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Genome Res. 2003 Jun;13(6A):1056-66.

New evidence for genome-wide duplications at the origin of vertebrates using an amphioxus gene set and completed animal genomes.

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  • 1Evolution and Development Group, Department Professor H. Lehrach, Max-Planck Institut für Molekulare Genetik, D-14195 Berlin, Germany. panopoul@molgen.mpg.de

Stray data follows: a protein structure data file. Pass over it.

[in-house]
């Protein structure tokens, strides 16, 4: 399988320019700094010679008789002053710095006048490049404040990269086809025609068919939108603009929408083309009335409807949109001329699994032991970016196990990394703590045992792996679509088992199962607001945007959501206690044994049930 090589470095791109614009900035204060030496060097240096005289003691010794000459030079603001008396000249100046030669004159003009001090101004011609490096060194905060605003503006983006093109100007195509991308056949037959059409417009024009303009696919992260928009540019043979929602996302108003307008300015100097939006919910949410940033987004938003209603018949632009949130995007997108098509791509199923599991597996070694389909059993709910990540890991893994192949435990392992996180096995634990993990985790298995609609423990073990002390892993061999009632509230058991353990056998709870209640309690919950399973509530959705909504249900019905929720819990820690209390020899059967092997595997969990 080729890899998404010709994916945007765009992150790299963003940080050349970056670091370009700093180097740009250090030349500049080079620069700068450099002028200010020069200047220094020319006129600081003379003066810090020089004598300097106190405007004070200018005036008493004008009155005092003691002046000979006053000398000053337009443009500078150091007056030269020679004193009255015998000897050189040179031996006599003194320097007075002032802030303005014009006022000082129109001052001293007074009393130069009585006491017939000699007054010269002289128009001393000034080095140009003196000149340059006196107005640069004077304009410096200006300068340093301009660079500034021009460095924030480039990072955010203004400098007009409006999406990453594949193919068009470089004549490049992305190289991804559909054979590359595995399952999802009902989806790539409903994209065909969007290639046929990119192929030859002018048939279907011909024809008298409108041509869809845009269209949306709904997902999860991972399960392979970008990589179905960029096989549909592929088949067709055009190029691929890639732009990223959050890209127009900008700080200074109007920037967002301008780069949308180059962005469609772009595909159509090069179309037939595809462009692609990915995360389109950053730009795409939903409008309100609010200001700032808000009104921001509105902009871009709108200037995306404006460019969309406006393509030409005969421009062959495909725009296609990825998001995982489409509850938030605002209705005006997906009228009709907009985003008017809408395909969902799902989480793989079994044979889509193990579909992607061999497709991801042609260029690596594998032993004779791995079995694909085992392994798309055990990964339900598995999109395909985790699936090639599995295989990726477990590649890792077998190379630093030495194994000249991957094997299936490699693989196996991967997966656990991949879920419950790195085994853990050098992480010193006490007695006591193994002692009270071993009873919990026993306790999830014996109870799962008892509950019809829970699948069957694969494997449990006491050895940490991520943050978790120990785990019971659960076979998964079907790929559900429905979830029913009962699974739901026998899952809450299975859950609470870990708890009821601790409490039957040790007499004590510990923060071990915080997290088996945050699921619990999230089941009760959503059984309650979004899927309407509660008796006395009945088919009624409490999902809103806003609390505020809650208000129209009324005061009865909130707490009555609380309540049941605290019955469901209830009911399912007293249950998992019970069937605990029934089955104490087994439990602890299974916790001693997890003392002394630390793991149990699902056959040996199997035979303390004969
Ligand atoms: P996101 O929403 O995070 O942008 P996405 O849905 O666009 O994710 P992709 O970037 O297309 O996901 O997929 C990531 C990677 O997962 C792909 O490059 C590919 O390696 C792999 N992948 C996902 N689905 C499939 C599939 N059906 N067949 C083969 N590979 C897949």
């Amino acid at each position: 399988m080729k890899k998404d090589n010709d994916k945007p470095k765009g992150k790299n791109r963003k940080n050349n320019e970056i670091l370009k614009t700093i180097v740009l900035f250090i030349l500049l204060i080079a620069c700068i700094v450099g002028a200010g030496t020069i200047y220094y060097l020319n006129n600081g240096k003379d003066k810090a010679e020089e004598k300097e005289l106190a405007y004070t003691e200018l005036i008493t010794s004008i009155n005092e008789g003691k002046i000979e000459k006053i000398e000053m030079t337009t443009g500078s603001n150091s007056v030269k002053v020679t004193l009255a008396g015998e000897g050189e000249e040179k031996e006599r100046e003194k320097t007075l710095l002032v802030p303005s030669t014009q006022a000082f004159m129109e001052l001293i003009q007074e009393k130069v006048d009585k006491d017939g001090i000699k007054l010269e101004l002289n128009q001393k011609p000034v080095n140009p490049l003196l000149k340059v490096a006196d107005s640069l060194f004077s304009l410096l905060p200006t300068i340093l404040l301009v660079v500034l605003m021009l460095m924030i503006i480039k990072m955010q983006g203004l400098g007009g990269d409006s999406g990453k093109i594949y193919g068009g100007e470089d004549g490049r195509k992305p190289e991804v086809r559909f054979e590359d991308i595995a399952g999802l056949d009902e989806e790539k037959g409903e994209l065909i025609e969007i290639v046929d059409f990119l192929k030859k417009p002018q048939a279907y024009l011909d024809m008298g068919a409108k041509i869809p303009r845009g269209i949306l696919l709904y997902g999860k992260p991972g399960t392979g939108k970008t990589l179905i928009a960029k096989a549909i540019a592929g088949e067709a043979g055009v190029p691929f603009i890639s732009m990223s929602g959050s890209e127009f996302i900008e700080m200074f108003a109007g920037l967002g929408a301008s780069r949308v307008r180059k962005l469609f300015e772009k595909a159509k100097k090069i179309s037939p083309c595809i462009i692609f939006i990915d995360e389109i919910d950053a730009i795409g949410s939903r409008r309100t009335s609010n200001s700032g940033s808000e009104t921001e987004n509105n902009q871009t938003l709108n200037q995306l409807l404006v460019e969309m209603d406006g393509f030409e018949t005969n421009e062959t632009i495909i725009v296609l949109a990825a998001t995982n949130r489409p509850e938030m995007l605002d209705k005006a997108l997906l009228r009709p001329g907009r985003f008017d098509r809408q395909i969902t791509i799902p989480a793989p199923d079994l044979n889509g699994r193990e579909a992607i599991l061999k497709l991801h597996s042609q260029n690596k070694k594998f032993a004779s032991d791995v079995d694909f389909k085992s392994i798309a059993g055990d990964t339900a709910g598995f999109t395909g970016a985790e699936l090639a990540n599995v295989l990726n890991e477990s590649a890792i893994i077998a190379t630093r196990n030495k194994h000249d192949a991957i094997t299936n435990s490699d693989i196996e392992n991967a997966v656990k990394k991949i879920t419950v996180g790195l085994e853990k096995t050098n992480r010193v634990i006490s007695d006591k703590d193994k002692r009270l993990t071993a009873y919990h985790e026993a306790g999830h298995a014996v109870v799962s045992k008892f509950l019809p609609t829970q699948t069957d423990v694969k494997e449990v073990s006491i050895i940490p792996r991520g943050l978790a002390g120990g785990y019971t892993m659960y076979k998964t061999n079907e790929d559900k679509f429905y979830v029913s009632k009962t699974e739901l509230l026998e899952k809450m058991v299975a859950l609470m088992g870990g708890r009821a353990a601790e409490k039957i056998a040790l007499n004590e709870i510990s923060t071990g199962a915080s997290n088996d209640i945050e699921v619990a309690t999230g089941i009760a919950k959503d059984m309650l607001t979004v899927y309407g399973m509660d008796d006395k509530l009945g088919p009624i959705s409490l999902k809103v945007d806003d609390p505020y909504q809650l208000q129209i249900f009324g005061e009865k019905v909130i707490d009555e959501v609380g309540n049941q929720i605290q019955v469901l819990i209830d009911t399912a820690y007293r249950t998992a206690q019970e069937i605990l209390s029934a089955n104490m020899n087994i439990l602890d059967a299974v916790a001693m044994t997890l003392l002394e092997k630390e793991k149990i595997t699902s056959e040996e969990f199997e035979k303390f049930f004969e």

The 2R hypothesis predicting two genome duplications at the origin of vertebrates is highly controversial. Studies published so far include limited sequence data from organisms close to the hypothesized genome duplications. Through the comparison of a gene catalog from amphioxus, the closest living invertebrate relative of vertebrates, to 3453 single-copy genes orthologous between Caenorhabditis elegans (C), Drosophila melanogaster (D), and Saccharomyces cerevisiae (Y), and to Ciona intestinalis ESTs, mouse, and human genes, we show with a large number of genes that the gene duplication activity is significantly higher after the separation of amphioxus and the vertebrate lineages, which we estimate at 650 million years (Myr). The majority of human orthologs of 195 CDY groups that could be dated by the molecular clock appear to be duplicated between 300 and 680 Myr with a mean at 488 million years ago (Mya). We detected 485 duplicated chromosomal segments in the human genome containing CDY orthologs, 331 of which are found duplicated in the mouse genome and within regions syntenic between human and mouse, indicating that these were generated earlier than the human-mouse split. Model based calculations of the codon substitution rate of the human genes included in these segments agree with the molecular clock duplication time-scale prediction. Our results favor at least one large duplication event at the origin of vertebrates, followed by smaller scale duplication closer to the bird-mammalian split.

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